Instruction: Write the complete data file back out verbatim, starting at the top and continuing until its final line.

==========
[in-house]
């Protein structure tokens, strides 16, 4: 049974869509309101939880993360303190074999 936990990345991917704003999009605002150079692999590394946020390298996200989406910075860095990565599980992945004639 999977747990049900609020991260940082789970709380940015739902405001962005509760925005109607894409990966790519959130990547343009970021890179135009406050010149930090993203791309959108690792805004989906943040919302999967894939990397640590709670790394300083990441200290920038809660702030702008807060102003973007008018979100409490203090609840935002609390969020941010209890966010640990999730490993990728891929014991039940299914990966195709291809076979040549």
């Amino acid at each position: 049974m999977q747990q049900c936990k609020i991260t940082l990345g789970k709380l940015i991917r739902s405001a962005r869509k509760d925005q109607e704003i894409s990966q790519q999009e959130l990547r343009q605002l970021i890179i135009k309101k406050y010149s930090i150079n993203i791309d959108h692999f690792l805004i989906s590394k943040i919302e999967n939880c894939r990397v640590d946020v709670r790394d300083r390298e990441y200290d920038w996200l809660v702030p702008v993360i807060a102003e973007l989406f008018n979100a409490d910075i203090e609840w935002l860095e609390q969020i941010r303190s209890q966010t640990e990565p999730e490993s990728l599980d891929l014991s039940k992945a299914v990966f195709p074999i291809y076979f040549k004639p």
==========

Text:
[in-house]
């Protein structure tokens, strides 16, 4: 049974869509309101939880993360303190074999 936990990345991917704003999009605002150079692999590394946020390298996200989406910075860095990565599980992945004639 999977747990049900609020991260940082789970709380940015739902405001962005509760925005109607894409990966790519959130990547343009970021890179135009406050010149930090993203791309959108690792805004989906943040919302999967894939990397640590709670790394300083990441200290920038809660702030702008807060102003973007008018979100409490203090609840935002609390969020941010209890966010640990999730490993990728891929014991039940299914990966195709291809076979040549």
């Amino acid at each position: 049974m999977q747990q049900c936990k609020i991260t940082l990345g789970k709380l940015i991917r739902s405001a962005r869509k509760d925005q109607e704003i894409s990966q790519q999009e959130l990547r343009q605002l970021i890179i135009k309101k406050y010149s930090i150079n993203i791309d959108h692999f690792l805004i989906s590394k943040i919302e999967n939880c894939r990397v640590d946020v709670r790394d300083r390298e990441y200290d920038w996200l809660v702030p702008v993360i807060a102003e973007l989406f008018n979100a409490d910075i203090e609840w935002l860095e609390q969020i941010r303190s209890q966010t640990e990565p999730e490993s990728l599980d891929l014991s039940k992945a299914v990966f195709p074999i291809y076979f040549k004639p």